By: Bell Law Firm
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How to Start a Medical Malpractice Case
Healthcare providers sometimes fail. Sometimes they have a bad day. Sometimes they just make a mistake. Sometimes their workplace—a hospital, group, or clinic—has systemic problems that set them up to fail. Some workplaces look the other way, enabling mistakes. And then there are the bad apples—providers who are just incompetent, careless, and lazy.
If you or a loved one has been harmed by substandard care, you may want to file a medical malpractice lawsuit. Here are the basic steps for starting your case.
- Find a qualified attorney. You should look for two key qualifications: (a) a history of success in medical malpractice cases and (b) experience taking cases all the way to trial. The greater the harm, the more providers, their employers, and their insurers will deny fault. That’s when you most need qualified, experienced counsel.
- Obtain and review medical records. Once the attorneys have evaluated your case, they should help you obtain certified medical records from the healthcare organization where the malpractice occurred. Qualified attorneys and their staff will then review the medical records closely, often in consultation with experts, to identify the precise actions and inactions that constitute medical malpractice.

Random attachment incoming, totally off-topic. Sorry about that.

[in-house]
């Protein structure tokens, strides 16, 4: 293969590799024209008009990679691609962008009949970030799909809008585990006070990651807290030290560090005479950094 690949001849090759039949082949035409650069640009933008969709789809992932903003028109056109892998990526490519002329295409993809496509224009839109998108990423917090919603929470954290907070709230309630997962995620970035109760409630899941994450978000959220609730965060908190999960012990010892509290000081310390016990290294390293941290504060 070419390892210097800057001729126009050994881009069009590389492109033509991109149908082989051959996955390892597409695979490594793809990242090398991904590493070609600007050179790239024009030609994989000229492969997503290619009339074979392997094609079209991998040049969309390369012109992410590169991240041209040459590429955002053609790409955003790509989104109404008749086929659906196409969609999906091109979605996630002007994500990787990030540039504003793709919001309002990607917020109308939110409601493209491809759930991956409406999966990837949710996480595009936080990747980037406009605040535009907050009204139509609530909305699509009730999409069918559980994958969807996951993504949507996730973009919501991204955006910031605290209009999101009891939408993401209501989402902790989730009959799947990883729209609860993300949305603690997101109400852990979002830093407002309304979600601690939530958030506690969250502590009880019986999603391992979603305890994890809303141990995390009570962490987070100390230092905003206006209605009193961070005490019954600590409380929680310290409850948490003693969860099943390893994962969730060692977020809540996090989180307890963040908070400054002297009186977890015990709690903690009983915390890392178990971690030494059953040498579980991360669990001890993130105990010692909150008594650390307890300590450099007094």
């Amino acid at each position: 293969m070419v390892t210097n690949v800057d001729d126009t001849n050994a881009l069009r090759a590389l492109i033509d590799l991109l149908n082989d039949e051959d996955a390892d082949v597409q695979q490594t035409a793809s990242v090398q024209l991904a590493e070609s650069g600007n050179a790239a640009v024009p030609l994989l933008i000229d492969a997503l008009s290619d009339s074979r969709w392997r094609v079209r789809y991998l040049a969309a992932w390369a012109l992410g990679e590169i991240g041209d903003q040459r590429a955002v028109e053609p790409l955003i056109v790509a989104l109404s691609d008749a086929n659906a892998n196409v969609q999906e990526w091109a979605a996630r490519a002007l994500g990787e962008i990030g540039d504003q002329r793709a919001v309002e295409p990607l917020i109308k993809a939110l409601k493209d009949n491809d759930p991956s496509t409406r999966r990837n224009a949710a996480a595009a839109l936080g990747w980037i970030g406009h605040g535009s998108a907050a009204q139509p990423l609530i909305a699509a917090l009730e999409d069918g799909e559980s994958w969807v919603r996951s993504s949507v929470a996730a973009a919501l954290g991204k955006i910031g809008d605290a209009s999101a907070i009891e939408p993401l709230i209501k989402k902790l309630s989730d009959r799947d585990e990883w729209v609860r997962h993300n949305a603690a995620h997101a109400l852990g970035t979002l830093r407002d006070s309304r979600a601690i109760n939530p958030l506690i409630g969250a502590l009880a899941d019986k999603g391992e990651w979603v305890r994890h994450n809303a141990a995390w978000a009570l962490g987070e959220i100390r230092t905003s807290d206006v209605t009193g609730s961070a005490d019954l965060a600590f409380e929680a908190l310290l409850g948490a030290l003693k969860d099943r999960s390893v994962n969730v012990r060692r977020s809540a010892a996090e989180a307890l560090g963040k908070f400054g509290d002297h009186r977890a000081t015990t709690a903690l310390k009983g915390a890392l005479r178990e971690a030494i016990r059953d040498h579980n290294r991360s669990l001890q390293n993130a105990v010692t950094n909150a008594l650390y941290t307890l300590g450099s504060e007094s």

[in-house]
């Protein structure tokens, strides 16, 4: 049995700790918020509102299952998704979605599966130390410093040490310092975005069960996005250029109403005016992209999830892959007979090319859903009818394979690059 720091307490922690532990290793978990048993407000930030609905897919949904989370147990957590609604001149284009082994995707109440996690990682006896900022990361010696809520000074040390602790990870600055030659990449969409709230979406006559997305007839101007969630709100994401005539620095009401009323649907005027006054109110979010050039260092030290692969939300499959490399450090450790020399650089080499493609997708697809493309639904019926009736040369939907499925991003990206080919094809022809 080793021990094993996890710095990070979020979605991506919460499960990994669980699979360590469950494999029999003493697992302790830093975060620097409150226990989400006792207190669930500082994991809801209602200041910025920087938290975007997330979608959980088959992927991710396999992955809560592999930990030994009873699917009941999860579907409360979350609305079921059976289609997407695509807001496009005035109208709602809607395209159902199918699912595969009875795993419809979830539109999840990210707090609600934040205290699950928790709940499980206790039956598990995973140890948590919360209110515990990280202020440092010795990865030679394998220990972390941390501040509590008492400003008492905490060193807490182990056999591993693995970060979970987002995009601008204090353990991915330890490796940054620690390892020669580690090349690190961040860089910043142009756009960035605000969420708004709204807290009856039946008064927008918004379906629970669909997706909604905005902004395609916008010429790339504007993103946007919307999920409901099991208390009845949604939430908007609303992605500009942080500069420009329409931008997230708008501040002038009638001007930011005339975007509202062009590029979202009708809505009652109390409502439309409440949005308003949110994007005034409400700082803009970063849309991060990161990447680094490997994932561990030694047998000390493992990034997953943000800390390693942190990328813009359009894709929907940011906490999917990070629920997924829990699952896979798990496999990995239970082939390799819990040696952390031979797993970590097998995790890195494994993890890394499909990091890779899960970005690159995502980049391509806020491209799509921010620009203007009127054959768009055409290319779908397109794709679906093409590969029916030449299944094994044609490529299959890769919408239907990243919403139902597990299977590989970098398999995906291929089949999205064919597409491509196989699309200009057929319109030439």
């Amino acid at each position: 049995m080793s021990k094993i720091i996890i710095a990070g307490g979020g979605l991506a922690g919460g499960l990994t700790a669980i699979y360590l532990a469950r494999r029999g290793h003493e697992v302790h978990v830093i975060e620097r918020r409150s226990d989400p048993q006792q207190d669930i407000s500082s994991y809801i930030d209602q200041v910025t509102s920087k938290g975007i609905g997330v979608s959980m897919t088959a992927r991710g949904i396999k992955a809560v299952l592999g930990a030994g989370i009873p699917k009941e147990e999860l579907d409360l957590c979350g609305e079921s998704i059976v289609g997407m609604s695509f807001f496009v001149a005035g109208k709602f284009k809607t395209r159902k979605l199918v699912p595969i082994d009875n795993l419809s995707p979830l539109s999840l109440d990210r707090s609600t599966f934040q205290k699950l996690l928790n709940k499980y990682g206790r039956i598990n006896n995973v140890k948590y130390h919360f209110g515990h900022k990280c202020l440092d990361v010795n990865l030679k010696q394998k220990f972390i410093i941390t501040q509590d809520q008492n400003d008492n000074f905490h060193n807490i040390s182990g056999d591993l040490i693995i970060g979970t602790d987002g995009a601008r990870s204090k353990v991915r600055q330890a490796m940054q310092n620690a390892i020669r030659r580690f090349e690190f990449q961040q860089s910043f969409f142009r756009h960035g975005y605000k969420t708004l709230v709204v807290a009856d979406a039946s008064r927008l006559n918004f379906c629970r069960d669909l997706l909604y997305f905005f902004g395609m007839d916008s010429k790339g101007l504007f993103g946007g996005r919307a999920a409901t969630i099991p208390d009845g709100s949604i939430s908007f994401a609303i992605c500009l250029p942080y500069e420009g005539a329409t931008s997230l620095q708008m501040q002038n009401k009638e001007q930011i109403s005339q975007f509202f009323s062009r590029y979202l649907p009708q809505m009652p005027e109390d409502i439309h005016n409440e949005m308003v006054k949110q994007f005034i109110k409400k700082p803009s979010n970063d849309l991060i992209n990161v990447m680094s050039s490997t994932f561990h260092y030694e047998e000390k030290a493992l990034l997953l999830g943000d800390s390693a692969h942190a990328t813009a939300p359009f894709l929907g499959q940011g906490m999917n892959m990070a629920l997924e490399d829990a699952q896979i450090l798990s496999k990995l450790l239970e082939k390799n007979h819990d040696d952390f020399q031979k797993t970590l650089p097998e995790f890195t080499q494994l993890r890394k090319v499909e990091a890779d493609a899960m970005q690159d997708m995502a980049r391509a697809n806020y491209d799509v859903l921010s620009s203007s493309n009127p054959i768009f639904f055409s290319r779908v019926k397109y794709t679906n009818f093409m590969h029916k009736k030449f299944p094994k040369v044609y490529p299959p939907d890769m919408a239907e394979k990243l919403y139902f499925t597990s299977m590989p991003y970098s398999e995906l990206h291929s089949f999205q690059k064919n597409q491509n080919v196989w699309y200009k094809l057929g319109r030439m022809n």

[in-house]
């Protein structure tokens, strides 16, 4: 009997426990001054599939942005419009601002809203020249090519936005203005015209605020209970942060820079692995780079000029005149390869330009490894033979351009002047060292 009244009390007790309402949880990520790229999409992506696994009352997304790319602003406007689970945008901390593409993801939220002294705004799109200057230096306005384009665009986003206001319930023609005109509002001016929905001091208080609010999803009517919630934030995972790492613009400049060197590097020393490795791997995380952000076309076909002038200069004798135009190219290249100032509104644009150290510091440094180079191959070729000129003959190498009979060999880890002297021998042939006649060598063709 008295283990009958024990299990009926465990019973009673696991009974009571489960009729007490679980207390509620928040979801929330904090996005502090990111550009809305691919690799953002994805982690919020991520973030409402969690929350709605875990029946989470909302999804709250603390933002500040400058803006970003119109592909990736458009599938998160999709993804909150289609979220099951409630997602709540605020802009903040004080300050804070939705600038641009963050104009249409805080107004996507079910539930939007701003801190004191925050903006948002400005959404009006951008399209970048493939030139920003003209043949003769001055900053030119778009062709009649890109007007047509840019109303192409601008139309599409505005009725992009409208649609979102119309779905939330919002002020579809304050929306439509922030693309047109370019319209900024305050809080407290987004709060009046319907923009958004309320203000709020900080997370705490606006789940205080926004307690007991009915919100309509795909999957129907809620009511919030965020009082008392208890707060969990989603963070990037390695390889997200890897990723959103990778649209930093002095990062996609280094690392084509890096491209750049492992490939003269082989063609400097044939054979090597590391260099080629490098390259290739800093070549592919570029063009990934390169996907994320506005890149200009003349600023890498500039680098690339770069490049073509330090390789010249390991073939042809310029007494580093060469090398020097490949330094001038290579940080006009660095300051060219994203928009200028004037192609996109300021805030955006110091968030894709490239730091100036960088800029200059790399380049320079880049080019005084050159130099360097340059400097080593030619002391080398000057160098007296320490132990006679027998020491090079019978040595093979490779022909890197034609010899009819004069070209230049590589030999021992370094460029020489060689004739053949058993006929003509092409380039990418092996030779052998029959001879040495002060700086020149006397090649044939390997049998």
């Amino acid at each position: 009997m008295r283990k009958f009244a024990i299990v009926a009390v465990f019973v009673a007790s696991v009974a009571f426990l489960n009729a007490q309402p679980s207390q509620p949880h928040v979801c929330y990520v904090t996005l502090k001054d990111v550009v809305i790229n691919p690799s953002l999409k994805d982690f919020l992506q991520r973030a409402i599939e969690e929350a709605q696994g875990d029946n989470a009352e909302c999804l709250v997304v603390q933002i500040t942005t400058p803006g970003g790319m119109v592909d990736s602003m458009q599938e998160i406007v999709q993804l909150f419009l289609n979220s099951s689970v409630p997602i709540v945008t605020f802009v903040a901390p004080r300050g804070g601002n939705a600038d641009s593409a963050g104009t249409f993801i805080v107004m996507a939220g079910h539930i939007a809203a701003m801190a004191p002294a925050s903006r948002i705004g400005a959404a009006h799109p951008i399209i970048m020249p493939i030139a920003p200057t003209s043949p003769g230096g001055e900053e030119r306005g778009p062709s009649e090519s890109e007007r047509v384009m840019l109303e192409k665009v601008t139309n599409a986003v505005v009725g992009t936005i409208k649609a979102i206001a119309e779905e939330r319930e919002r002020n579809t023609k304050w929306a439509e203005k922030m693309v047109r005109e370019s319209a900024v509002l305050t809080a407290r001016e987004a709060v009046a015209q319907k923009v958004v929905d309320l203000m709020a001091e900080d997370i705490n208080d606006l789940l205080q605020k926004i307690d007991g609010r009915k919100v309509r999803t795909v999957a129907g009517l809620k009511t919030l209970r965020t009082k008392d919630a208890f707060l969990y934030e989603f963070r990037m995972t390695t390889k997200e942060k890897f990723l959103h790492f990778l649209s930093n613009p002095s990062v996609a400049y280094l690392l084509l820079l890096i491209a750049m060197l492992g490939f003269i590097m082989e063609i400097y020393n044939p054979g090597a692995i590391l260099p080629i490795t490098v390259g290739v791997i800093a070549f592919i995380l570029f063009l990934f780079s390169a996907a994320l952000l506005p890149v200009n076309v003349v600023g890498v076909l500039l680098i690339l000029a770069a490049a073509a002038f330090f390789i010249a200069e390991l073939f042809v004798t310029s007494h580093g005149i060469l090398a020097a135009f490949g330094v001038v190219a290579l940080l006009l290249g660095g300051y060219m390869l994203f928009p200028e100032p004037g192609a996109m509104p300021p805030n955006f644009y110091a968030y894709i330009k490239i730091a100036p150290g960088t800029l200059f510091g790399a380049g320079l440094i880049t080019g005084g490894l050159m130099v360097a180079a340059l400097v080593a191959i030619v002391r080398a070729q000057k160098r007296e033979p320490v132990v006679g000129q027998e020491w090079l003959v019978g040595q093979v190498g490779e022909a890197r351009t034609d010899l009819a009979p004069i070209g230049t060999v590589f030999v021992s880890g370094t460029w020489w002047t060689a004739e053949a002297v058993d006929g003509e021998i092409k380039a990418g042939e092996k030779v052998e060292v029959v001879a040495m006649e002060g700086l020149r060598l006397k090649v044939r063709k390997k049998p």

- Obtain an expert affidavit. Once you and your attorneys have identified what went wrong, the case should be evaluated by qualified healthcare professionals (experts) who are willing to testify on your behalf. Some states, including Georgia, will reject the lawsuit if it is not supported by an expert’s sworn affidavit. A well-written affidavit will identify the medical malpractice clearly and precisely, putting the defendants on high alert that your case is serious and demands their attention. Here is an example, beginning on page 101.
- File the complaint. A complaint is a document that launches the lawsuit. A complaint should tell your story clearly and thoroughly, based on the medical records and other evidence. A complaint should also spell out each instance of alleged malpractice as a “claim” or a “cause of action.” That way, the court and defendants will know that you’ve done your homework, that you are backed by qualified attorneys and experts, and that your case has merit. Here is an example.
Keep in mind that every state has a deadline for filing a complaint. For example, with narrow exceptions, Georgia requires filing within two years after the patient was harmed by the alleged malpractice. So, if you or a loved one has been the victim of medical malpractice, get your case started without delay.
The Bell Law Firm represents clients who have suffered death or catastrophic injury in medical malpractice and other personal injury cases.